Major photographer: Cindy Sherman

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The Photography Month is the occasion for Artsper to have a look at the careers of the photographers who wrote art history. Focus on the American Cindy Sherman. Is she a photographer, a director, a model, an actress or all these at the same time?

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“My photographs aren’t really about any particular story, but about roles.”

 

Roles… It’s always her, in the center of the image; in the beginning, she is a heroine of Hitchcock films, in film sets from the ‘50s, and then she approaches all the stereotypes of femininity. She is a monstrous creature wearing disturbing prosthetics, showing fake grins, displaying flamboyant colors reminding of science-fiction films, or portraying a woman from the high society. Her work is extremely complex but so coherent, that it becomes disconcerting.

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Born in New Jersey in 1954, she studied painting at the State University College de Buffalo, before switching to photography, after seeing images of conceptual art performances. In her first series from the ‘70s, Untitled Films Still, Cindy Sherman imitates the still photography of Hollywood studios from the 1950s. She creates well-polished images, of small formats and in black and white.

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She abandons the production of photo series in order to concentrate more on her body and its transformation; it is grotesque, disguised, wearing disturbing prosthetics. These works have exaggerated colors, evoking saturated digital images. Little by little, her photographs delete the limits between media, getting closer from painting, sculpture, performance and even collage. Her work is as multifaceted as her many disguises.

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In the mid-90s, she disappears from her photographs and is replaced by mannequins in obscene positions. After 2000, she comes back to her body, her favorite tool, pushing her reflection on identity even forward. The viewer can bring to life the characters she plays and continue their stories. The artist portrays herself in a carnival-like universe that frightens and disturbs the viewer, or in less cold and polished images. Cindy Sherman appears in all these situations but never takes the easy way of the self-portrait. She continues to explore her subjects from the ‘70s and pushes them to the extreme.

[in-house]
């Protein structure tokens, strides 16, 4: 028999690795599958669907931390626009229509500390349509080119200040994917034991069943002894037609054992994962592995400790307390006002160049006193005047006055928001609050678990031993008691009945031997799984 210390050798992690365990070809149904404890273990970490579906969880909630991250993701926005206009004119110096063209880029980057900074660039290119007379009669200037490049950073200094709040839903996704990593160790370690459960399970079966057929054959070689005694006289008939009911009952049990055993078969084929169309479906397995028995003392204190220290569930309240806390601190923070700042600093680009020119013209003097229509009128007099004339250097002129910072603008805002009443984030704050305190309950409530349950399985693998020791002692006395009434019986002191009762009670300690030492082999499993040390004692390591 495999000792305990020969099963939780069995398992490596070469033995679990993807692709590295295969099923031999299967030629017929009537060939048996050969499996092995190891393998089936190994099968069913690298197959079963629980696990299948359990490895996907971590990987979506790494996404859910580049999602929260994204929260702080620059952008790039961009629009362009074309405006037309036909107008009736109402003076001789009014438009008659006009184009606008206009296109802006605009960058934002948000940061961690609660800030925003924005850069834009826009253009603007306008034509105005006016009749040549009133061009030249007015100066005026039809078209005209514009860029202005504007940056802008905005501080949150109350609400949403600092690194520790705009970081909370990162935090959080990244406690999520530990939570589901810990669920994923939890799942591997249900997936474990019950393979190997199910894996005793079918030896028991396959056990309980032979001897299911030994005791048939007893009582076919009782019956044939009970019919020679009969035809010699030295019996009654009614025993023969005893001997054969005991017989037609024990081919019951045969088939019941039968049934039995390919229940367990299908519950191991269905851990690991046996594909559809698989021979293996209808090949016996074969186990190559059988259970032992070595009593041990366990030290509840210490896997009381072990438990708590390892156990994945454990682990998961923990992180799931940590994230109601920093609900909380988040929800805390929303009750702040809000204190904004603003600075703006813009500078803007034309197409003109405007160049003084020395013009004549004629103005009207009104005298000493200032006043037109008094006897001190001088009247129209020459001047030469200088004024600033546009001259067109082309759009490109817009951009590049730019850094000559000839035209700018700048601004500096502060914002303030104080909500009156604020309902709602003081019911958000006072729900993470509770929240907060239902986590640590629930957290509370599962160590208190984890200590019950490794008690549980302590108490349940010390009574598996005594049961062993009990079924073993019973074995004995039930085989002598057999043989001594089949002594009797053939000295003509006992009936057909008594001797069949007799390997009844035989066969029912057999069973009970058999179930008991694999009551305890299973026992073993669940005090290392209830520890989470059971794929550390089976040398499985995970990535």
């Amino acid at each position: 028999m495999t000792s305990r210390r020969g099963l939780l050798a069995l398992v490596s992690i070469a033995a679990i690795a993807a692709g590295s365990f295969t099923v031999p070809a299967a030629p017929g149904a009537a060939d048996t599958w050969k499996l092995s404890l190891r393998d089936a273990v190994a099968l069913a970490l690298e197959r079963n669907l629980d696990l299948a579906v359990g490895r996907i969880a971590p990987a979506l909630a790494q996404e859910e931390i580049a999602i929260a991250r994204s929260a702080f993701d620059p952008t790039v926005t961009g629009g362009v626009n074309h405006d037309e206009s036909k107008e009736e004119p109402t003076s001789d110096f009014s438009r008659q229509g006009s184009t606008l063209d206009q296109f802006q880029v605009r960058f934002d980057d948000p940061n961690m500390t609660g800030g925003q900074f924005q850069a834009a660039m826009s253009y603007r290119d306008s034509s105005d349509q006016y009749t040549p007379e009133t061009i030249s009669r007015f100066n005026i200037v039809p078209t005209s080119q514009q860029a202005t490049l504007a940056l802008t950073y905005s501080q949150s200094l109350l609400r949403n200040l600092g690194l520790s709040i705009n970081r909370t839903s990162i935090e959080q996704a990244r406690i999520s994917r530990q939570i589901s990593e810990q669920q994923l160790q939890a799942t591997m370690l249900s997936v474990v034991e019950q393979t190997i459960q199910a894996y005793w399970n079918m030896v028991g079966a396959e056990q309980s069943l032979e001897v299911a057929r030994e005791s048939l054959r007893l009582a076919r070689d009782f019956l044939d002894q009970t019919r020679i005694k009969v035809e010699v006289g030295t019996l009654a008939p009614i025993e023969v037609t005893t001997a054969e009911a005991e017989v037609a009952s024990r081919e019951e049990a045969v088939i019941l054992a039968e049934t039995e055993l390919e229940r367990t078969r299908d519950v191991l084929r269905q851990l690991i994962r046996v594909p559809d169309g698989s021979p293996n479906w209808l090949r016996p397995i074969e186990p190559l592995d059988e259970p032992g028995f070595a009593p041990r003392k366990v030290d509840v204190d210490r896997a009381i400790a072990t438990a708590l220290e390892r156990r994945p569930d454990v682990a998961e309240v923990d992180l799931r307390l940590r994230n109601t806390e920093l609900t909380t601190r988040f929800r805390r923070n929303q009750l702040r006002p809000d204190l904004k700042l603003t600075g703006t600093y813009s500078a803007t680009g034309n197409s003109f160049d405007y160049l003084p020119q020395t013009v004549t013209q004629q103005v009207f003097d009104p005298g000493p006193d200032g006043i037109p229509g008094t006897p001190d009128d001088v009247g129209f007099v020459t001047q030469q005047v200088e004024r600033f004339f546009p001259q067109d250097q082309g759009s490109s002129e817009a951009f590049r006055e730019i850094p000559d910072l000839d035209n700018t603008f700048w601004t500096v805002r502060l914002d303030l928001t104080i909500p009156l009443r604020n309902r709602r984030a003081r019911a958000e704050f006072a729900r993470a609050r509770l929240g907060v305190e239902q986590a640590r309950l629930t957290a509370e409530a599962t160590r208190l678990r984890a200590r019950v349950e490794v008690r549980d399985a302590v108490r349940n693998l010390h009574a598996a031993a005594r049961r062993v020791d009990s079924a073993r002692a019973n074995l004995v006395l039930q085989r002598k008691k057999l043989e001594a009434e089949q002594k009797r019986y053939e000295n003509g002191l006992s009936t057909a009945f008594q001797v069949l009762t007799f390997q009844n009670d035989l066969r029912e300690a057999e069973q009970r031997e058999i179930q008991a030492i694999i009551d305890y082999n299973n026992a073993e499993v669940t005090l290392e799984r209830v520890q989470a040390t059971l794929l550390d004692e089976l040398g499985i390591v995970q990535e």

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She is a real creator, the only character of her artworks, the actress and the director at the same time; she examines the gender roles imposed by today’s society. Her reflection is connected to the destruction and the dilution of the identities, and especially to the role that photography plays in this collapse.

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After the year 2000, during the economic boom of the contemporary photography market, she sells her first work at a price higher than 1 million USD at an auction. In May 2011, her photo Untitled #96 is sold for more than 3 million euros by Christie’s, breaking Andreas Gursky’s record ( for the artwork 99 Cents). In 2012, she has a show at the MoMA, as a crowning of her career, and is defined as “the unchallenged cornerstone of postmodern photography”. The 2012/2013 Artprice report places her as the 35th most expensive contemporary artist, with a total of €4,927,261 for 90 artworks sold in 2012/2013, and an auction of €500,695. She is represented by the Gagosian Gallery.

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